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Protein thiols as novel biomarkers in ecotoxicology: A case study of oxidative stress in Mytilus edulis sampled near a former industrial site in Cork Harbour, Ireland

Author(s): Sara Tedesco | Siti Nur Tahirah Jaafar | Ana Varela Coelho | David Sheehan

Journal: Journal of Integrated OMICS
ISSN 2182-0287

Volume: 2;
Issue: 2;
Start page: 39;
Date: 2012;
Original page

Keywords: Protein thiols | biomarkers | remediation | oxidative stress | proteomics | Mytilus edulis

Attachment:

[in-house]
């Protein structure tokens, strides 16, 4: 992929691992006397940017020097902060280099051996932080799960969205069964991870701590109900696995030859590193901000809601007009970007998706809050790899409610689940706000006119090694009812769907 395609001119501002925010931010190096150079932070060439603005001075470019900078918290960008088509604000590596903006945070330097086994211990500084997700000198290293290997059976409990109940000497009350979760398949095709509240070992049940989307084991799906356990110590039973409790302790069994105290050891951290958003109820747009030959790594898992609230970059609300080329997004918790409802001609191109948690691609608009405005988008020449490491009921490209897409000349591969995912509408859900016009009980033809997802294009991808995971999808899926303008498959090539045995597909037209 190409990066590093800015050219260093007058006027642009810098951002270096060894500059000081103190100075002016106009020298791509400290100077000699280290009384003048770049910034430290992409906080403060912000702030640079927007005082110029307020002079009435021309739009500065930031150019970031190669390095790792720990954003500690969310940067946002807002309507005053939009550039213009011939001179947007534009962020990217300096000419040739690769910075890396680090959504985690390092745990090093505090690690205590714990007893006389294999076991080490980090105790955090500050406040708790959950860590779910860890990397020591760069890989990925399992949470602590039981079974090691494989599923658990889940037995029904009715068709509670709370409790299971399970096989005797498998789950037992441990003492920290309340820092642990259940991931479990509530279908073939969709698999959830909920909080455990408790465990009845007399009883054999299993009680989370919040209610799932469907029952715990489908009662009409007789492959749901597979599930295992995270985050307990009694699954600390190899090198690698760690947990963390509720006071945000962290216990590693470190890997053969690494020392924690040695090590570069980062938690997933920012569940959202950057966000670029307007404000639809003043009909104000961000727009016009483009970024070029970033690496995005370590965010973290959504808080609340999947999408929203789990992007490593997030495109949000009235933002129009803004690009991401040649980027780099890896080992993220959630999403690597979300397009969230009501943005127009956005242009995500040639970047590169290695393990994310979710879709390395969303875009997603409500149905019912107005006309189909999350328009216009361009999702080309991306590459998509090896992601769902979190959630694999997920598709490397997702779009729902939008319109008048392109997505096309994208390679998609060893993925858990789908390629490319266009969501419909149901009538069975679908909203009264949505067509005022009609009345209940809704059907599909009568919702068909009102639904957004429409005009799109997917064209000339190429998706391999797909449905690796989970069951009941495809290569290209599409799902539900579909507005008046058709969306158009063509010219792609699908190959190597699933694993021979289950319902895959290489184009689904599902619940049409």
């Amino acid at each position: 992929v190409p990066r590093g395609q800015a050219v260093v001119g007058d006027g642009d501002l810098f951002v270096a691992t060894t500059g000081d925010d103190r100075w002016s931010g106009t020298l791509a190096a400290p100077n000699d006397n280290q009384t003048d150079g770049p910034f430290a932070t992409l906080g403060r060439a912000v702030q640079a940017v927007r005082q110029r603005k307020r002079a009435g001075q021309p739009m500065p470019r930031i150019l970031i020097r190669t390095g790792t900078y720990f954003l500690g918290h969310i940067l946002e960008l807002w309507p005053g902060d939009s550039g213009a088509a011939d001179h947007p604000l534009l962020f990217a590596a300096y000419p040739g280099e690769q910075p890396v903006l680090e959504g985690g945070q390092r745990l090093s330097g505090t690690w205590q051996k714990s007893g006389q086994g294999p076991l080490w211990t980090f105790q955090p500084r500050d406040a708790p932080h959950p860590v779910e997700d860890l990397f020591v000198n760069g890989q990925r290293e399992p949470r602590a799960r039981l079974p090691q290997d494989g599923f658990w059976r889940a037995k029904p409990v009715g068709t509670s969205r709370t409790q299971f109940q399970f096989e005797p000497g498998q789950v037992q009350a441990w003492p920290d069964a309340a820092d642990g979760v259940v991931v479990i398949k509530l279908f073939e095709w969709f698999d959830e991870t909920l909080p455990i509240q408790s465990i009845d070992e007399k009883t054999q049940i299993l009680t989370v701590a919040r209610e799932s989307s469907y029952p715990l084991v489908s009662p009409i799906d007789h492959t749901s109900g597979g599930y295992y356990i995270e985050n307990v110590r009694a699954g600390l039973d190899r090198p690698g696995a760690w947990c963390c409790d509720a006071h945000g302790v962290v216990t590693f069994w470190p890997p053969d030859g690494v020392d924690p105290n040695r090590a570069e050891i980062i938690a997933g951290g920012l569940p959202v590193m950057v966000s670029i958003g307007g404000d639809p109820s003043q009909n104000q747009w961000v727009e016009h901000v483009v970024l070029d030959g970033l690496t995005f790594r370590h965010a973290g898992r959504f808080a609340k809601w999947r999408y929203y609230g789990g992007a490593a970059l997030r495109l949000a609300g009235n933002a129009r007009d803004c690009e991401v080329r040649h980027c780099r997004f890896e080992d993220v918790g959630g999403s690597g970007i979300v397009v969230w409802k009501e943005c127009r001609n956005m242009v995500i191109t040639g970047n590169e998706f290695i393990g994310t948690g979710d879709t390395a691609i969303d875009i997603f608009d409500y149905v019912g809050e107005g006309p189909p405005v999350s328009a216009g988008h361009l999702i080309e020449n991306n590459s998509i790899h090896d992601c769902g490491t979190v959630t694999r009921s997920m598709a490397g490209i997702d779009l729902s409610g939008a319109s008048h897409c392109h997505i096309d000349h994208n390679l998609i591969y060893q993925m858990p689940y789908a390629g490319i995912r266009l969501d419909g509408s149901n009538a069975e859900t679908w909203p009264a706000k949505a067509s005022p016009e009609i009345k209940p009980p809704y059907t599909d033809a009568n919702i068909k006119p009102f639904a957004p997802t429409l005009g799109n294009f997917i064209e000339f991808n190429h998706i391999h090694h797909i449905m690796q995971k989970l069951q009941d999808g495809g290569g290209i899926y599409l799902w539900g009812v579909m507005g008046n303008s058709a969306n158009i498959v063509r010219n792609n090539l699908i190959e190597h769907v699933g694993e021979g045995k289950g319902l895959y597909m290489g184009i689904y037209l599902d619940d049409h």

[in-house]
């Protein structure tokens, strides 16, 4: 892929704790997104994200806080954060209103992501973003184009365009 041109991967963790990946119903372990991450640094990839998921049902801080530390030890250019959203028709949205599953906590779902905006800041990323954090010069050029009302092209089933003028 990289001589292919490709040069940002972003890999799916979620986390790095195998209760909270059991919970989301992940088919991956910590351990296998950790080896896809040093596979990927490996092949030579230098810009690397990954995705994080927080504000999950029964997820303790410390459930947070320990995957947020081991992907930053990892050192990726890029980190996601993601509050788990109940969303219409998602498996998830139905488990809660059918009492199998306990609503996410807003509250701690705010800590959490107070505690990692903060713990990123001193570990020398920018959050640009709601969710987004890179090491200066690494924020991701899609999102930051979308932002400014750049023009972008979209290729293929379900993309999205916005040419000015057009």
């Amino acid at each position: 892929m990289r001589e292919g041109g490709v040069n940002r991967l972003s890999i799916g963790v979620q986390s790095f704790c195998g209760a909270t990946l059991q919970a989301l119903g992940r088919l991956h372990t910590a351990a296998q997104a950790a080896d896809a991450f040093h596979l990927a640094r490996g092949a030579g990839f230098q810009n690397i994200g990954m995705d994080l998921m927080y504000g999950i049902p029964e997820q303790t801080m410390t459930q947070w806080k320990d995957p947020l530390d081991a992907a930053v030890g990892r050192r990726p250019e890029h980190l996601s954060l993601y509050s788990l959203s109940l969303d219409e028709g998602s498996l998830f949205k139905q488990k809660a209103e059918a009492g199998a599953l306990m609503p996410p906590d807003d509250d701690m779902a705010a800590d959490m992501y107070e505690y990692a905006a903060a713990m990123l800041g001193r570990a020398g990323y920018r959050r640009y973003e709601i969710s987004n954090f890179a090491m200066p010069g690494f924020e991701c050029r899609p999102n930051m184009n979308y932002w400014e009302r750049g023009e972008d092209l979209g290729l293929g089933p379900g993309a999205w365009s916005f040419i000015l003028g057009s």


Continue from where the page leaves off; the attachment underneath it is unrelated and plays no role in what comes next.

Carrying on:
Oxidative stress produces reactive oxygen species which can modify proteins and thiols of cysteines are especially susceptible. Mytilus edulis was sampled from three stations in Cork Harbour, Ireland and from an out-harbour control site in Bantry Bay, Ireland. A variety of traditional biomarkers were benchmarked against thiol oxidation. Lysosomal membrane stability diminished in haemocytes from the three Cork harbour sites, although a stronger effect was observed in two in-harbour stations of environmental concern (Douglas and Haulbowline Island). Catalase and glutathione transferase (GST) activities were decreased in digestive gland extracts of animals from in-harbour sites especially the in-harbour control (Ringaskiddy) showed lower GST than Bantry. Mussels collected at Haulbowline Island showed elevated lipid peroxidation (0.05 > p) compared to the other three stations and decreased levels of protein thiols which is consistent with oxidative stress at this site. Protein profiles for thiol-containing protein sub-proteomes trapped on activated thiol sepharose for each site were obtained by two dimensional electrophoresis and revealed differences between stations. Selected thiol-containing proteins were also identified by in-gel tryptic digestion and mass spectrometry; endoglucase, aginine kinase, creatine kinase 1 and endo-1,4-beta-glucanase. Our findings confirmed that protein thiols are therefore sensitive novel biomarkers to oxidative stress.
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